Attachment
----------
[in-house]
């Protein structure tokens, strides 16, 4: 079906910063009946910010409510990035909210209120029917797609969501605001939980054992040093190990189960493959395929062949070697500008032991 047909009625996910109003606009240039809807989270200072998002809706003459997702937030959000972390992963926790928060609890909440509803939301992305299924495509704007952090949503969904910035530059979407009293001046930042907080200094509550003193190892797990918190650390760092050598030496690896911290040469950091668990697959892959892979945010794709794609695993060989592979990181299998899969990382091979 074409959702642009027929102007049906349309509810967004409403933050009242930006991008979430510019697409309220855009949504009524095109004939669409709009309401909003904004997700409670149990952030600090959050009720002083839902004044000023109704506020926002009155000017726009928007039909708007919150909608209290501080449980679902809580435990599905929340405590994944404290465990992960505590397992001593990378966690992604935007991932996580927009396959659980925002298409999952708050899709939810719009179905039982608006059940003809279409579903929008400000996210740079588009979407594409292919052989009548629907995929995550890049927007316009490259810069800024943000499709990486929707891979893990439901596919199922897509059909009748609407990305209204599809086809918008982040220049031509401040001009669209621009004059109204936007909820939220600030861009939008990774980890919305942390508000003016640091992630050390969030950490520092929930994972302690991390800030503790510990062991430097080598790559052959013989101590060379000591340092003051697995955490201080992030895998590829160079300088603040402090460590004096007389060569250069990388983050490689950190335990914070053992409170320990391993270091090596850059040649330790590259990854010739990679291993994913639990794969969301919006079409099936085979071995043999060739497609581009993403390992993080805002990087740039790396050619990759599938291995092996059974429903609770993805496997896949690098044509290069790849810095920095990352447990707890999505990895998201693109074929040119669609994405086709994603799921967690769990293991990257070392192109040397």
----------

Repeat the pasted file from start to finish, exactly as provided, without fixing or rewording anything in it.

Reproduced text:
[in-house]
């Protein structure tokens, strides 16, 4: 079906910063009946910010409510990035909210209120029917797609969501605001939980054992040093190990189960493959395929062949070697500008032991 047909009625996910109003606009240039809807989270200072998002809706003459997702937030959000972390992963926790928060609890909440509803939301992305299924495509704007952090949503969904910035530059979407009293001046930042907080200094509550003193190892797990918190650390760092050598030496690896911290040469950091668990697959892959892979945010794709794609695993060989592979990181299998899969990382091979 074409959702642009027929102007049906349309509810967004409403933050009242930006991008979430510019697409309220855009949504009524095109004939669409709009309401909003904004997700409670149990952030600090959050009720002083839902004044000023109704506020926002009155000017726009928007039909708007919150909608209290501080449980679902809580435990599905929340405590994944404290465990992960505590397992001593990378966690992604935007991932996580927009396959659980925002298409999952708050899709939810719009179905039982608006059940003809279409579903929008400000996210740079588009979407594409292919052989009548629907995929995550890049927007316009490259810069800024943000499709990486929707891979893990439901596919199922897509059909009748609407990305209204599809086809918008982040220049031509401040001009669209621009004059109204936007909820939220600030861009939008990774980890919305942390508000003016640091992630050390969030950490520092929930994972302690991390800030503790510990062991430097080598790559052959013989101590060379000591340092003051697995955490201080992030895998590829160079300088603040402090460590004096007389060569250069990388983050490689950190335990914070053992409170320990391993270091090596850059040649330790590259990854010739990679291993994913639990794969969301919006079409099936085979071995043999060739497609581009993403390992993080805002990087740039790396050619990759599938291995092996059974429903609770993805496997896949690098044509290069790849810095920095990352447990707890999505990895998201693109074929040119669609994405086709994603799921967690769990293991990257070392192109040397």